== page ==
|Publication number||US6931188 B2|
|Application number||US 10/371,910|
|Publication date||Aug 16, 2005|
|Filing date||Feb 21, 2003|
|Priority date||Feb 21, 2003|
|Also published as||CA2458185A1, CA2458185C, CA2740053A1, CA2740053C, CA2897288A1, CA2897288C, US7669440, US8494322, US8687926, US9329334, US20040165809, US20050247082, US20100158435, US20130308895, US20140147074|
|Publication number||10371910, 371910, US 6931188 B2, US 6931188B2, US-B2-6931188, US6931188 B2, US6931188B2|
|Inventors||Alan D. Kersey, John L. Maida|
|Original Assignee||Weatherford/Lamb, Inc.|
|Export Citation||BiBTeX, EndNote, RefMan|
|Patent Citations (18), Non-Patent Citations (1), Referenced by (36), Classifications (34), Legal Events (5)|
|External Links: USPTO, USPTO Assignment, Espacenet|
This application contains subject matter related to PCT Publication No. WO01/40835, published Jun. 7, 2001, publishing PCT Application No. PCT/US00/32934, entitled “Large Diameter Optical Waveguide, Grating, and Laser,” filed Dec. 5, 2000, which claims priority to U.S. patent application Ser. No. 09/455,868, filed Dec. 6, 1999, which are incorporated herein by reference in their entirety.
This invention relates generally to birefringent cane sensors, and more particularly, to a birefringent cane sensor having symmetrical side-holes for pressure and temperature sensing.
Birefringent optical fibers for sensing parameters such as pressure are known in the art. In a birefringent fiber, birefringence is caused in part by the geometrical asymmetry that occurs when the optical fiber deforms under strain. However, because optical fibers are made of glass, and are typically fragile and small, they are relatively difficult to deform, which limits the sensitivity of such sensors. Typical fiber sensors, such as those made from standard fiber optic communication cables, have outer diameters in the range of 125 microns with optical cores of 7 to 12 microns and therefore have relatively low clad-to-core ratios.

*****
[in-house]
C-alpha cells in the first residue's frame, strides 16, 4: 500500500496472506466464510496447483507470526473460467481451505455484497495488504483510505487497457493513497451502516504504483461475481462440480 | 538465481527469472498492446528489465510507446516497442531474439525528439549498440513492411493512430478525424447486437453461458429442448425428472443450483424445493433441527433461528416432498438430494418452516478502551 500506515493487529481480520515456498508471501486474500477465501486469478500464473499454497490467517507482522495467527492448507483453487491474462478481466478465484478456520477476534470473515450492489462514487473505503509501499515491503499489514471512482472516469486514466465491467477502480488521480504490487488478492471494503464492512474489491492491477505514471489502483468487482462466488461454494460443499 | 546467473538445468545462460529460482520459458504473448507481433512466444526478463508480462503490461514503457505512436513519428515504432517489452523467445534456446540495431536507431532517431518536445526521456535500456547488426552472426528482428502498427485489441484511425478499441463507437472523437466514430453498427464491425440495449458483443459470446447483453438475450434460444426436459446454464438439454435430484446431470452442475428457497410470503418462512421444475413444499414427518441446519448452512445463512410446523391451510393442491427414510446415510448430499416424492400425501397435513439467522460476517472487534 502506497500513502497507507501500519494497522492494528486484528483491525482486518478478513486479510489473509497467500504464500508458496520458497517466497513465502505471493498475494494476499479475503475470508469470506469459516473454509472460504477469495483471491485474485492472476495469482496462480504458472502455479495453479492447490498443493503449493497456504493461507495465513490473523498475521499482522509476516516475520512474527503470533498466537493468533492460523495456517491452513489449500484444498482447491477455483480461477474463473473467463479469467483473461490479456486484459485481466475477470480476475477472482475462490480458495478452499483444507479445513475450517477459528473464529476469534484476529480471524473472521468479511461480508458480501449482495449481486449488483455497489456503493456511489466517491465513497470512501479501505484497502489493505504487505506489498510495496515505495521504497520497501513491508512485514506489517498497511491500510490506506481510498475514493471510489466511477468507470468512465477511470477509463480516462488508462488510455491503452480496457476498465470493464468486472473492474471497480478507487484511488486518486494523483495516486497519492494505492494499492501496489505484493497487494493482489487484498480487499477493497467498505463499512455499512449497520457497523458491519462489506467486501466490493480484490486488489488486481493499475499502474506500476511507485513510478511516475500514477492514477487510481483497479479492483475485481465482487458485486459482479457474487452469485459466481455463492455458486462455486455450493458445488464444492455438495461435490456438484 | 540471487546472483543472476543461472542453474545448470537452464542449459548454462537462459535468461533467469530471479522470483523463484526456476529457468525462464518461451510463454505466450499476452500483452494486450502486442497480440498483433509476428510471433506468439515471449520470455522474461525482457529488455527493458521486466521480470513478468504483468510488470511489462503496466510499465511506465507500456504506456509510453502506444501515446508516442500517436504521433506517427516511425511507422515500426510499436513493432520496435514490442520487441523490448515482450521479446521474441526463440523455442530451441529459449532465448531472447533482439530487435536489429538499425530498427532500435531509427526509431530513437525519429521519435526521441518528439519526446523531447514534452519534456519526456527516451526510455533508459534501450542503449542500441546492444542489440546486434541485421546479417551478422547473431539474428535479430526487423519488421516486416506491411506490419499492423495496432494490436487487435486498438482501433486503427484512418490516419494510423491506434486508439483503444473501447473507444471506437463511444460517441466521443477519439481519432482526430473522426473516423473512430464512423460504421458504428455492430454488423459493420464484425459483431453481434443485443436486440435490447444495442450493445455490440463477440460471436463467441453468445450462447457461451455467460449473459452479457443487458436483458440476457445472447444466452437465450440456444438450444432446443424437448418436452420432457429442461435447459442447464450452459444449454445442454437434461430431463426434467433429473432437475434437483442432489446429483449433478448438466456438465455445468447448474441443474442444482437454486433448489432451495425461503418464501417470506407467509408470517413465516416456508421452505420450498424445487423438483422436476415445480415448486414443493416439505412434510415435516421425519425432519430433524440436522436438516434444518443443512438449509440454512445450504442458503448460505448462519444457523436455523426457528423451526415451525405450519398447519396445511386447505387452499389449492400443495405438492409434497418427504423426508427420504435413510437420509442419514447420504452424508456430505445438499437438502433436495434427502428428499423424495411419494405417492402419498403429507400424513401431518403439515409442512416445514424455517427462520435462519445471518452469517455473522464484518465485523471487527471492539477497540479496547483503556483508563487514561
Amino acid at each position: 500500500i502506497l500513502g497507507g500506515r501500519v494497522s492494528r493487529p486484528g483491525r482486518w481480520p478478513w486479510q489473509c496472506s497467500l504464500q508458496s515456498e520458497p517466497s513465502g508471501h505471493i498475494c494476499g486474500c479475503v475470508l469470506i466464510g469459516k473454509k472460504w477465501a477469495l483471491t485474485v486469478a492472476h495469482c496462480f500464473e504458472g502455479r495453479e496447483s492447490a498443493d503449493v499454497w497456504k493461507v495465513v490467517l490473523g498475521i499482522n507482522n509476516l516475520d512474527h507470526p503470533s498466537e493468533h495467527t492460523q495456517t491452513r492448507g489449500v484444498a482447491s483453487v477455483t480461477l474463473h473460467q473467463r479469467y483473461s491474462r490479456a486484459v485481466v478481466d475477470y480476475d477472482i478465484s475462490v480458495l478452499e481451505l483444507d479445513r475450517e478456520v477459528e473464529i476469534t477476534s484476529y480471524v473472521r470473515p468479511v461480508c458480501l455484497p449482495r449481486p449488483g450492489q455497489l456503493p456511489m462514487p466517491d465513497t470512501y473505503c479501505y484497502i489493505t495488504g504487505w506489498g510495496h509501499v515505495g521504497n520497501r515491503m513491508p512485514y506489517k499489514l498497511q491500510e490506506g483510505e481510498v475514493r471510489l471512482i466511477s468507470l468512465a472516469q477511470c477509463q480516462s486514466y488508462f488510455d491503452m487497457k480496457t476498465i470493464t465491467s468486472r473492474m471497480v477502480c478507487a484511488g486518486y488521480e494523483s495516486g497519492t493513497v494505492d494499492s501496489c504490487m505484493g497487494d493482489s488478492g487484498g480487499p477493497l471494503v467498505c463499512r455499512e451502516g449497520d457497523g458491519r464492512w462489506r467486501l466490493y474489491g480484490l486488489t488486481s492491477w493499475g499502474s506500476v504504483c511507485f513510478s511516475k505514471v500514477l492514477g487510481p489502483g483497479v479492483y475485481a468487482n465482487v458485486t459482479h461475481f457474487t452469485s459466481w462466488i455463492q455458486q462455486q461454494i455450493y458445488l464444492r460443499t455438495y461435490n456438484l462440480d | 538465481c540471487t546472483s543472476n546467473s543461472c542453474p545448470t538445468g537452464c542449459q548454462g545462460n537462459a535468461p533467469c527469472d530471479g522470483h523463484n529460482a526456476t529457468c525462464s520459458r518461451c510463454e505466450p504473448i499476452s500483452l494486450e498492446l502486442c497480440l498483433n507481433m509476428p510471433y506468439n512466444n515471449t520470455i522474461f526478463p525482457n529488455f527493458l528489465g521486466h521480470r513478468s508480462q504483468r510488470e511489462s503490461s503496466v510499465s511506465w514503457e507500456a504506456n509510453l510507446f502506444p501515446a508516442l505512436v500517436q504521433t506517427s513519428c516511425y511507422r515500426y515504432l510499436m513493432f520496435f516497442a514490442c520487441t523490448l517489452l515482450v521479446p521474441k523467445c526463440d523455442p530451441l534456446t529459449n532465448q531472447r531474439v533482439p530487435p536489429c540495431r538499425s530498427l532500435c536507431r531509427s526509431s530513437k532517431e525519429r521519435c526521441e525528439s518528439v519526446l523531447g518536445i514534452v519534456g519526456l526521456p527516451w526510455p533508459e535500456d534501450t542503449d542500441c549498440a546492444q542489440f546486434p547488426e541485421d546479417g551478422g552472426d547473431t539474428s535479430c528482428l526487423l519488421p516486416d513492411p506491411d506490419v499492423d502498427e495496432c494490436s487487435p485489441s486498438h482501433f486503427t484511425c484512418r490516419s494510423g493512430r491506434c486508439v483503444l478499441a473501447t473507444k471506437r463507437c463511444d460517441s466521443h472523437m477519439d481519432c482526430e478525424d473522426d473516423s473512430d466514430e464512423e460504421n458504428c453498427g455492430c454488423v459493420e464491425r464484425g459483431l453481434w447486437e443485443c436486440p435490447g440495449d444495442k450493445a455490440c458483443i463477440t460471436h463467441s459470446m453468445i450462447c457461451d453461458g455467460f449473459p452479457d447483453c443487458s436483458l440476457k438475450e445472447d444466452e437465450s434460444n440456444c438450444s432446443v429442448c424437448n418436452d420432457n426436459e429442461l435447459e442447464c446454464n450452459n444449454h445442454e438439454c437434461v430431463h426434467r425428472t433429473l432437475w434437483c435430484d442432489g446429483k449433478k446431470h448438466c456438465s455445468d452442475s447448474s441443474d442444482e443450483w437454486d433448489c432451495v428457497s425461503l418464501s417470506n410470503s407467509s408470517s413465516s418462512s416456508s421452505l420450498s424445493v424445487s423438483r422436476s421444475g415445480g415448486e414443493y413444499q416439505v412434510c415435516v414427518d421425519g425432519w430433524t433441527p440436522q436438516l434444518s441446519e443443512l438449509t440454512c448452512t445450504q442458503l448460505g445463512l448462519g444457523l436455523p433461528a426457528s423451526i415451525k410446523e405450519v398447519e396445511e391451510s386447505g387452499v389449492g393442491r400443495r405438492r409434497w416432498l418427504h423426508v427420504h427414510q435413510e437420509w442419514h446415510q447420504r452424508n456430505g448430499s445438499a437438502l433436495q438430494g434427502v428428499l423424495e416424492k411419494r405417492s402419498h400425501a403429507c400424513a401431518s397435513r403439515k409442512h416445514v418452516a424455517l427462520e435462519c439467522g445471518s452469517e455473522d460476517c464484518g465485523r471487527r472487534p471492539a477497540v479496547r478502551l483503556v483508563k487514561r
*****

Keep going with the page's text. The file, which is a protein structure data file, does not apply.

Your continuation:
Side-holes have been incorporated into fiber as is disclosed, for example, in U.S. Pat. No. 6,208,776, entitled “Birefringent Fiber Grating Sensor and Detection System,” which is incorporated herein by reference. By incorporating side-holes into the cladding of the fiber, the fiber's mechanical compliancy is increased as well as its potential sensitivity and range when used as a sensor. Birefringent fibers have also in the prior art incorporated specific sensing elements such as Bragg gratings for measuring desired parameters including pressure and temperature, as is disclosed in U.S. Pat. No. 6,304,686, entitled “Methods and Apparatus for Measuring Differential Pressure with Fiber Optic Sensor Systems,” which is incorporated herein by reference.
However, fiber optic based birefringent sensors are limited by their physical characteristics and manufacturing difficulties. For example, fiber sensors may not be subject to large pressures parallel to the axis of the fibers because the fibers may buckle. Additionally, fibers are small and delicate, and require special care during handling and manufacturing. Additionally, the protective buffer coating typically formed on standard optic cable has to be contented during manufacturing as one skilled in the art will understand, which adds manufacturing complexity and hence extra time and cost. Manufacturing yields for standard fiber-based sensors containing gratings can be lower than 10%, which is clearly not optimal. Formation of the side-holes in the relatively small cladding of the fiber can also be difficult to accomplish.
A waveguide that has been used to counteract some of the difficulties associated with optical “fibers” is a waveguide with a diameter ranging from about 0.3 mm to 4 mm, referred to as a “cane.” Cane waveguides have a core and a cladding just as do standard fibers. In fact, the core of a single mode cane is generally the same diameter as the core of a single mode standard fiber, typically 7 to 12 microns. However, cane is thicker and sturdier than fiber because of the substantial amount of cladding. While a standard fiber has a diameter of 125 microns, cane ranges from 0.3 mm to about 4 mm, the great bulk of which constitutes cladding. The cane's relatively thick cladding provides significant mechanical benefits over fiber. Furthermore, a cane does not require a protective buffer layer, and thus eliminates manufacturing complexity.